Hello, Halo 5: Microsoft’s hopeful fresh take on the popular game

The Halo video game universe is about to expand with new characters and storylines. Will passionate fans like what they see?

I’m sitting inside the armory wing of a Pelican dropship, more than 500 years in the future, getting ready to wage all-out war. The other Spartan supersoldiers, like me, are 7-foot-tall genetically augmented humans clad in 1,000-pound armor.

An arrow in my heads-up display tells me to approach a raised, hexagonal platform where the hologram of our commander briefs my fellow soldiers and me on our mission. She explains our objectives and shows us detailed 3D tours of the terrain we’re about to fight on.

We move to our battle stations, ready to strike our first blow.

In reality, I’m seated in an elaborate set on the show floor of the Los Angeles Convention Center — chilled by full-blast AC against the June heat — during the marketing extravaganza known as the Electronic Entertainment Expo, or E3. I’m also wearing Microsoft’s HoloLens augmented reality headset, which analyzes my surroundings and floats 3D images before my eyes.

This is the closest I may ever get to experiencing life inside the universe of Halo, the science fiction series that made shooting video games the most successful and beloved genre of a generation. Thanks to Microsoft, which owns the Halo brand, I’m getting a firsthand taste of Halo’s new look.

The illusion breaks when I remove the HoloLens and head off to an Xbox game controller to play Halo 5: Guardians. Due out October 27, the next major installment in the Halo series represents Microsoft’s big push to persuade players to plunk down about $350, £300 or AU$500 for its upgraded Xbox One game console. Blockbuster titles like Halo drive console sales, and Microsoft has waited nearly two years to deliver a game like Guardians.

If that sounds awfully weighty for a new game, think of it in cinematic terms. Halo is the video game equivalent of Star Wars. It’s a sweeping space opera about humanity’s ongoing struggle against hostile alien species. Players assume the role of Spartan John-117, also known as Master Chief, as he fights galactic battles with advanced civilizations. Over the Internet, gamers can mix it up in complex, multiplayer combat where an enemy player can up the stakes with a rocket launcher, a tank or a walking armored vehicle nearly two stories high.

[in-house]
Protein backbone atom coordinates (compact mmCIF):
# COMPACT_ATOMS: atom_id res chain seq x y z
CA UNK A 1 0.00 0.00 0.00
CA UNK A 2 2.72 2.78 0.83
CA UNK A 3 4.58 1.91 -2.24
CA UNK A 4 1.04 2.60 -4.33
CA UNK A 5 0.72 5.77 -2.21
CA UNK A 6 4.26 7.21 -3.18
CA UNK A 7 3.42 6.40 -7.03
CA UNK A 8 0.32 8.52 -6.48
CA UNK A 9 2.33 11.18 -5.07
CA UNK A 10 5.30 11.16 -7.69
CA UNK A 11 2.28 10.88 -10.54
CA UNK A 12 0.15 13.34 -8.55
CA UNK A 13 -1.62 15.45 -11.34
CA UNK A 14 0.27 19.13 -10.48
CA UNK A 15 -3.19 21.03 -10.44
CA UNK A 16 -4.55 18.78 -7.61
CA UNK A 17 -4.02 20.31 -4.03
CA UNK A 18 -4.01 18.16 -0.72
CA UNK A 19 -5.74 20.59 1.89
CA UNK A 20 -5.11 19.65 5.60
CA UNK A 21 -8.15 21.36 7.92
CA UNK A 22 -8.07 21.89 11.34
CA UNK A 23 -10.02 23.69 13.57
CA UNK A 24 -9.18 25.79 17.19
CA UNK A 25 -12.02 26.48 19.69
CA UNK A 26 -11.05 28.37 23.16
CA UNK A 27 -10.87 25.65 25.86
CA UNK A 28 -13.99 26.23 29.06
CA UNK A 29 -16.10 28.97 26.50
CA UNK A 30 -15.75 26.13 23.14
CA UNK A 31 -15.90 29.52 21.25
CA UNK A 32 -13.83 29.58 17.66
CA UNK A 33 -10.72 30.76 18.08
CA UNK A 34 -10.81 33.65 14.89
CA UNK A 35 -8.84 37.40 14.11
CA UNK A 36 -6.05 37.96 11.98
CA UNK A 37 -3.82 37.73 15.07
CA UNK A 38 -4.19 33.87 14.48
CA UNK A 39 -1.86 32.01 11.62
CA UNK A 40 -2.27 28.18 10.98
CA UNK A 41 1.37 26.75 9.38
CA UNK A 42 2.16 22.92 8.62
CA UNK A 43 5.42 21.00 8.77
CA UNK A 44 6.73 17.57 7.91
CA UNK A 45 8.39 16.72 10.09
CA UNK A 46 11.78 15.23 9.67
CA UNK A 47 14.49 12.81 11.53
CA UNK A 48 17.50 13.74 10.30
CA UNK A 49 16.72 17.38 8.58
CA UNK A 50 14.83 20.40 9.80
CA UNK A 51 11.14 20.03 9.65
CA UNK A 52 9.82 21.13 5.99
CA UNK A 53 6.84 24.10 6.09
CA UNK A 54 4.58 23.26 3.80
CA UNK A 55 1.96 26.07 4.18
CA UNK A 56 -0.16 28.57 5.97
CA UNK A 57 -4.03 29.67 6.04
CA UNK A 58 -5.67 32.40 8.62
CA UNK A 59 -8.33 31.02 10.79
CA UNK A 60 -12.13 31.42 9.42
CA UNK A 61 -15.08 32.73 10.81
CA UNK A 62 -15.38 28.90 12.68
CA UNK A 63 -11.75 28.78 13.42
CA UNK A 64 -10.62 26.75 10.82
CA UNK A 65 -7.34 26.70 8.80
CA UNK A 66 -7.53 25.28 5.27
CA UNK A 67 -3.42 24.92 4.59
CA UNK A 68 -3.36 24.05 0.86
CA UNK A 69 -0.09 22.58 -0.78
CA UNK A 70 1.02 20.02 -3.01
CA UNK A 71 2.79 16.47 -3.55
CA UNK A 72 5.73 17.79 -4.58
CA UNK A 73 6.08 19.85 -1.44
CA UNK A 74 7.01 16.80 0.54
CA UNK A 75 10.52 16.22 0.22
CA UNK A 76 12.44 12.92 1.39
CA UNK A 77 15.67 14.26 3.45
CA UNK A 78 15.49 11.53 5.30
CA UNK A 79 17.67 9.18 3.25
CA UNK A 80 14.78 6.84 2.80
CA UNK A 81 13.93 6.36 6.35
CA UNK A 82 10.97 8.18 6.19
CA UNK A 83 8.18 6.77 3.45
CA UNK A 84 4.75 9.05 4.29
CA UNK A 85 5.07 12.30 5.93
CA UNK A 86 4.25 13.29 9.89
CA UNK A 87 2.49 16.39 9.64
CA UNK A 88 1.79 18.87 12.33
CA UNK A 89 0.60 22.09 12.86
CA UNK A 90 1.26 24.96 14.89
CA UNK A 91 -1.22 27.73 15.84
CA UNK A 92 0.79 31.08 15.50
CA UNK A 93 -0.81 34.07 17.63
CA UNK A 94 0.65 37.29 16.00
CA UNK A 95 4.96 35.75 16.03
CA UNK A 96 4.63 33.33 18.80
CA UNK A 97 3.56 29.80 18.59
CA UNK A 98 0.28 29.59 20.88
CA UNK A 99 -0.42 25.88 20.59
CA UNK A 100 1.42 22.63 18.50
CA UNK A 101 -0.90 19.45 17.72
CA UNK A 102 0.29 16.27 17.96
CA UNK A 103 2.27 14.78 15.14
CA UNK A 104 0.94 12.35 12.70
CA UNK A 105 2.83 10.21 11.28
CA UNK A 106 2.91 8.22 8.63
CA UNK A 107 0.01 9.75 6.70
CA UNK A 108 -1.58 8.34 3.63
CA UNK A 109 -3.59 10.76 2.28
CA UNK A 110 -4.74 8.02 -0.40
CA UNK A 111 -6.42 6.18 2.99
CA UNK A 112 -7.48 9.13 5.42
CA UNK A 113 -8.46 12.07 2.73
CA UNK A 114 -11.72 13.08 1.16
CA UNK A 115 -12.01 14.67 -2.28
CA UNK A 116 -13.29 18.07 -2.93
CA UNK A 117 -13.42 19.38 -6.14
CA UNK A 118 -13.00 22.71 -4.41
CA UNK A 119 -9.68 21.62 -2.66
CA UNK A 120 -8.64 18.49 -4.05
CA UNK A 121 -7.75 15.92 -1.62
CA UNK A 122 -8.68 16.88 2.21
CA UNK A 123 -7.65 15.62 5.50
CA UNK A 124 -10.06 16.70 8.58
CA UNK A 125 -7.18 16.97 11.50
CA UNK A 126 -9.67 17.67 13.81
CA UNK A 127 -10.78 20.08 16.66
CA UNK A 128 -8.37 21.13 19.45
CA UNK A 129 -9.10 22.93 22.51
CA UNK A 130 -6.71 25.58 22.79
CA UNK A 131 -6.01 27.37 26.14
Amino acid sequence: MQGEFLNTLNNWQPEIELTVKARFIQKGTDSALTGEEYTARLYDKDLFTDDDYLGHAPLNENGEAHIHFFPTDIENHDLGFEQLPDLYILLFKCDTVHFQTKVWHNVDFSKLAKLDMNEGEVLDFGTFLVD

The HoloLens adds a new wrinkle. Although Microsoft doesn’t commercially sell the headset — yet — it points to the future of video games: rooted in storytelling and delivered by technology that plunges us smack into the center of this alien world.

The trick is making sure players stay along for the ride.

Shining legacy

Three years in the making, Guardians will debut exclusively for Microsoft’s Xbox One. While it’s the fifth entry in the series, it’s only the second from Microsoft’s in-house studio 343 Industries, or 343i — named after an advanced artificial intelligence in Halo’s fictional world.

Microsoft created 343i specifically to shepherd Halo after the series’ creator, Bungie, split from the company in 2007 to make new games on its own. Microsoft’s studio released Halo 4 three years ago, receiving high marks from critics and earning $220 million the first day of its release and $300 million in its first week.

“Master Chief is an amazing story, but we can’t tell his story forever,” says Ross. “There’s going to be a point in time where his story needs to take a rest.”

A Halo without Master Chief would be akin to Super Mario Bros. without Mario. But it may be what Halo needs. And while we may not see the end of Master Chief’s story anytime soon, Microsoft is treating Halo 5: Guardians as a step in that direction.

Fans of the series should be prepared for anything.

“When we took on the franchise, we weren’t just thinking about the next game,” Ross says. “How do we tell hundreds of stories for the next decades?”


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